Some of this can be explained by a strong trend throughout government restrictions and lockdowns. Nicola Adams, COO Showcase Jewellers agrees that “local jewellers seemed to be rediscovered for their skill and quality products, especially with regard to custom pieces, and customers were happy to pay a higher price point for a better, local product.”
According to Adams, Showcase staff were pleasantly surprised with the nationalist approach to spending, and the support of each other, adopted by many Australian and New Zealand communities last year.
“In a time with ongoing restrictions on travel and recreational activities, it seems consumers’ discretionary income allowances refocused on retail spending rather than investing in experiences,” Adams says.
However, while the ‘Aussie spirit’ shone through during the tough times it should not be forgotten that not everyone coped well.
Erin Keller, membership manager Nationwide explains, “Having survived the 2020 lockdowns, most retailers weren’t expecting the additional and longer lockdowns in 2021. The impacts of these lockdowns on businesses and stress levels were profound. Recognising this, our management team provided additional support by personally checking in with over 200 impacted members.”
A great many lessons have been learned since the early days of COVID. Indeed, many simply accelerated the pace of change that was happening ‘organically’ before the pandemic, while others are new insights into the future of retailing.
Pocklington says the most valuable lesson his group learned is to be flexible, innovative, and supportive.
“With the COVID-related cancellation of physical events such as conferences and trade fairs, we have learnt to adapt by running highly successful virtual events. These events incorporated a strong educational program, and merchandise offers from our preferred suppliers.”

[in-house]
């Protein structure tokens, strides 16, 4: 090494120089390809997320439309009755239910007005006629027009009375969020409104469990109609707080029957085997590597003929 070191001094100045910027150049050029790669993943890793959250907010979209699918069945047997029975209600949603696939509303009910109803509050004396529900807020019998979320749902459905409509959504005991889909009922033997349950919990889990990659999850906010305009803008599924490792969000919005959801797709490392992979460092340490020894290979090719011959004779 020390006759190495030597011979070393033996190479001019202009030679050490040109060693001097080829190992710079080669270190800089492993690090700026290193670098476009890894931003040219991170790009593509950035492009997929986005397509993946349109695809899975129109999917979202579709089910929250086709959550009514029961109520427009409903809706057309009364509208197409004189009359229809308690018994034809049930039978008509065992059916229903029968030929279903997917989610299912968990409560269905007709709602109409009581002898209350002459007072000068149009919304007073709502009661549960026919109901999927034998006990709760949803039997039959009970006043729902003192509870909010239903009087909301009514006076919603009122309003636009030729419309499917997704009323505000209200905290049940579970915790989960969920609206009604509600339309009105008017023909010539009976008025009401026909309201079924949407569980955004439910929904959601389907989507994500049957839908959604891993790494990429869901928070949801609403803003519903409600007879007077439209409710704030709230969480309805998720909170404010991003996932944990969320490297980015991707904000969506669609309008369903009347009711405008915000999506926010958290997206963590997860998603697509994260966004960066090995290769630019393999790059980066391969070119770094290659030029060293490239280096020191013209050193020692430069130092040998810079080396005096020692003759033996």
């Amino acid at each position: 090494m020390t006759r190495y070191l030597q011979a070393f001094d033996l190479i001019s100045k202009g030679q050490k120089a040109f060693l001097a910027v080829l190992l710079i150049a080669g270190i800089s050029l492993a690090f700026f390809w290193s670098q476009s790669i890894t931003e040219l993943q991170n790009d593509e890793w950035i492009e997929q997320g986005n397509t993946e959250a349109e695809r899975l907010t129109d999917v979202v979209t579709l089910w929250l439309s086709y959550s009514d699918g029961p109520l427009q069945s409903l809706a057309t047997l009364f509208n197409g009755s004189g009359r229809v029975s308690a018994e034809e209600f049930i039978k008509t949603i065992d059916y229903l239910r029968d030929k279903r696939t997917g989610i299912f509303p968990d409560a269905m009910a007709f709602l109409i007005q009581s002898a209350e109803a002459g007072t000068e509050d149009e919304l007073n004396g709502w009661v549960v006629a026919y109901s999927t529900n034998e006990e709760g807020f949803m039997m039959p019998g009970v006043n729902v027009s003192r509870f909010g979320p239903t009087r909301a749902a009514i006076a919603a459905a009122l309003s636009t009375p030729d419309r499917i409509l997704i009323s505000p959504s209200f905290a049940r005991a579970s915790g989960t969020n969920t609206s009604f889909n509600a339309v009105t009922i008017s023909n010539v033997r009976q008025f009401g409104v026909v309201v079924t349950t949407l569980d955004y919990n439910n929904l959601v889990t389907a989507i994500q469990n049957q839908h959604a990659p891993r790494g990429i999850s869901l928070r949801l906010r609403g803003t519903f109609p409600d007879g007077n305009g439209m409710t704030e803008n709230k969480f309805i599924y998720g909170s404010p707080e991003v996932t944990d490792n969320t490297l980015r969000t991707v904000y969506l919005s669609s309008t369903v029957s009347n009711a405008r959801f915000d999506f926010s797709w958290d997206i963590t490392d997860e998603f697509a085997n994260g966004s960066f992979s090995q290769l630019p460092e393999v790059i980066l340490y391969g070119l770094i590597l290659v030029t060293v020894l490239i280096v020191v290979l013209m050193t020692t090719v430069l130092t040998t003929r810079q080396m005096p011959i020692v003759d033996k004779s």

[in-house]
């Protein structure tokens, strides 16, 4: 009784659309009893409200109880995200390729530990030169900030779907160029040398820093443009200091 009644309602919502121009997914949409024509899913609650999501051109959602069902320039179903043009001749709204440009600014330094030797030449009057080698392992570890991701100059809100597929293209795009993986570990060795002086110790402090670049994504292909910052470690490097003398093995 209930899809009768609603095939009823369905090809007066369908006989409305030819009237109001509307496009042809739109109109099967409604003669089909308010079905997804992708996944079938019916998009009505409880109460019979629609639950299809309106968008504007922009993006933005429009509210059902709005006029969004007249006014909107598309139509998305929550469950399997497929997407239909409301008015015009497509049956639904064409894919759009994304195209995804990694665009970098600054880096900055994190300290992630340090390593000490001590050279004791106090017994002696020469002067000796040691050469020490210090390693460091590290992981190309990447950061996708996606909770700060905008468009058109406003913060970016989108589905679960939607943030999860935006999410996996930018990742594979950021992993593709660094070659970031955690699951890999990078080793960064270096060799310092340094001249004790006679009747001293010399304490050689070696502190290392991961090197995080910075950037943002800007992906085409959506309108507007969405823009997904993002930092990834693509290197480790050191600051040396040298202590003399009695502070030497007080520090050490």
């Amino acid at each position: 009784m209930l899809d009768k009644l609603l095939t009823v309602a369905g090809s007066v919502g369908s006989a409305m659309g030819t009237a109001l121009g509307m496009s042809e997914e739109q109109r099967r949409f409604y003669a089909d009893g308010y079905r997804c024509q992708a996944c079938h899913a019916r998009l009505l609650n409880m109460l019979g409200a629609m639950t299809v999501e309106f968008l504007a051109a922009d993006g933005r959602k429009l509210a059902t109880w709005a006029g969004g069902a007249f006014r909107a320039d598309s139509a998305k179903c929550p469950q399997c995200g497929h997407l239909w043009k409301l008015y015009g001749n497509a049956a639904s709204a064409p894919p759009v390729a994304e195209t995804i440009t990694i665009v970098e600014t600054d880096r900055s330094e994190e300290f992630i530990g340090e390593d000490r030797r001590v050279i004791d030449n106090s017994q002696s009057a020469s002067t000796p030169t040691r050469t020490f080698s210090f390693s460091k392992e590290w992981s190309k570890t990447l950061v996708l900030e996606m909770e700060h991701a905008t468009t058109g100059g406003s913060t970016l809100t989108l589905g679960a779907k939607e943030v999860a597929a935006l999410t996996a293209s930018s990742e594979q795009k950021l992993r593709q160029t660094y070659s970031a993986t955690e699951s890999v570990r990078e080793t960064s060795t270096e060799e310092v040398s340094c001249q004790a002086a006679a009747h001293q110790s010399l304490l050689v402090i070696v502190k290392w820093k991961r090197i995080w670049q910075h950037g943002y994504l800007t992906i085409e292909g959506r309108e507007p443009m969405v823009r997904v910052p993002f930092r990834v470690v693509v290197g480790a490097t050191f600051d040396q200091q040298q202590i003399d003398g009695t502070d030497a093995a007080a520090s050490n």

He also believes members had time to review benefits the group offered and which members might not have previously used.
“Many more members utilised and now have a greater knowledge of the wide range of industry-specific free support services and expertise that we provide, thanks to our COVID webinar series.”
Zarb says, “The follow-on effects from COVID and lockdowns have forever changed the way many of us look at our overall business models. As a buying group, our life is interaction and communication and until early 2020 we had never used Zoom as a communication tool, now we don’t know how we ever lived without it.
“We are fortunate to have quite a young and progressive management team however; our members all have varying levels of experience in digital communication, but overall, I think they have also learned to use new software such as Zoom in their own business since the pandemic. Not only to interact with us at the head office but to conduct interviews for new staff and to interact with clients for designs and remakes, as well,” he adds.
Packett says that resilience and adaptability are paramount to being able to survive and thrive.